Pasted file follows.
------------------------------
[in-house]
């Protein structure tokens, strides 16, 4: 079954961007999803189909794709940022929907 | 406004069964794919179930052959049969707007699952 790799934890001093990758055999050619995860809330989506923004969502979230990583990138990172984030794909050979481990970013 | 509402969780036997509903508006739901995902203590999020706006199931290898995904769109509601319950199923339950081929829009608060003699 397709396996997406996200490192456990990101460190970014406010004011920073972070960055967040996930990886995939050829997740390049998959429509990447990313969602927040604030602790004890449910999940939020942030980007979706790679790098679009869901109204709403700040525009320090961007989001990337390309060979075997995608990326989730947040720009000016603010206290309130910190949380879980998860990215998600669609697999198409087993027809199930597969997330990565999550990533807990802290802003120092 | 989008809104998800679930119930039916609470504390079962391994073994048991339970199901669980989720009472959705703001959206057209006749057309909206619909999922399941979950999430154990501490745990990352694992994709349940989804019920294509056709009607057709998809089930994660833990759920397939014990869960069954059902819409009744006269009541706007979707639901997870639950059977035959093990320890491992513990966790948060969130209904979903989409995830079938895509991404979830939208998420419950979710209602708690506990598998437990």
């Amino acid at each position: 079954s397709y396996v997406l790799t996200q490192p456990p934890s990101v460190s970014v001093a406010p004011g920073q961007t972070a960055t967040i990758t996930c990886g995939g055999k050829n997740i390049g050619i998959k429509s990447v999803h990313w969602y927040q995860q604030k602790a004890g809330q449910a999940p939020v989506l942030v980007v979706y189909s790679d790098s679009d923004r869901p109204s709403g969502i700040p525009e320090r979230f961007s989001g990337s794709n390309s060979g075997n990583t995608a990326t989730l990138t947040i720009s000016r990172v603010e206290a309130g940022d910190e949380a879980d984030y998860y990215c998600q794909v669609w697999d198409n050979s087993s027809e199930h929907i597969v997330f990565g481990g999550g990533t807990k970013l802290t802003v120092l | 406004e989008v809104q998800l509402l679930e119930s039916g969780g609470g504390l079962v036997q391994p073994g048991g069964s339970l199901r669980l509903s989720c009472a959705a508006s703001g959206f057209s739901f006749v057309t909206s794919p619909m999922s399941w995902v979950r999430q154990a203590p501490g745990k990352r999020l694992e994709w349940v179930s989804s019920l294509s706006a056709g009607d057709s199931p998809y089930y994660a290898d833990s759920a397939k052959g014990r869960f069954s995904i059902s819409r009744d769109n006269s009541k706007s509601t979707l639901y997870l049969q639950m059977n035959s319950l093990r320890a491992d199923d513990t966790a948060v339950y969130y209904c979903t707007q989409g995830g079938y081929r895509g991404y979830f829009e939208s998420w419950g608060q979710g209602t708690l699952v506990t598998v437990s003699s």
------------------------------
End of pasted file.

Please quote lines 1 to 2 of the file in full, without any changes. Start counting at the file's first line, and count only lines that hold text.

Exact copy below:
[in-house]
């Protein structure tokens, strides 16, 4: 079954961007999803189909794709940022929907 | 406004069964794919179930052959049969707007699952 790799934890001093990758055999050619995860809330989506923004969502979230990583990138990172984030794909050979481990970013 | 509402969780036997509903508006739901995902203590999020706006199931290898995904769109509601319950199923339950081929829009608060003699 397709396996997406996200490192456990990101460190970014406010004011920073972070960055967040996930990886995939050829997740390049998959429509990447990313969602927040604030602790004890449910999940939020942030980007979706790679790098679009869901109204709403700040525009320090961007989001990337390309060979075997995608990326989730947040720009000016603010206290309130910190949380879980998860990215998600669609697999198409087993027809199930597969997330990565999550990533807990802290802003120092 | 989008809104998800679930119930039916609470504390079962391994073994048991339970199901669980989720009472959705703001959206057209006749057309909206619909999922399941979950999430154990501490745990990352694992994709349940989804019920294509056709009607057709998809089930994660833990759920397939014990869960069954059902819409009744006269009541706007979707639901997870639950059977035959093990320890491992513990966790948060969130209904979903989409995830079938895509991404979830939208998420419950979710209602708690506990598998437990």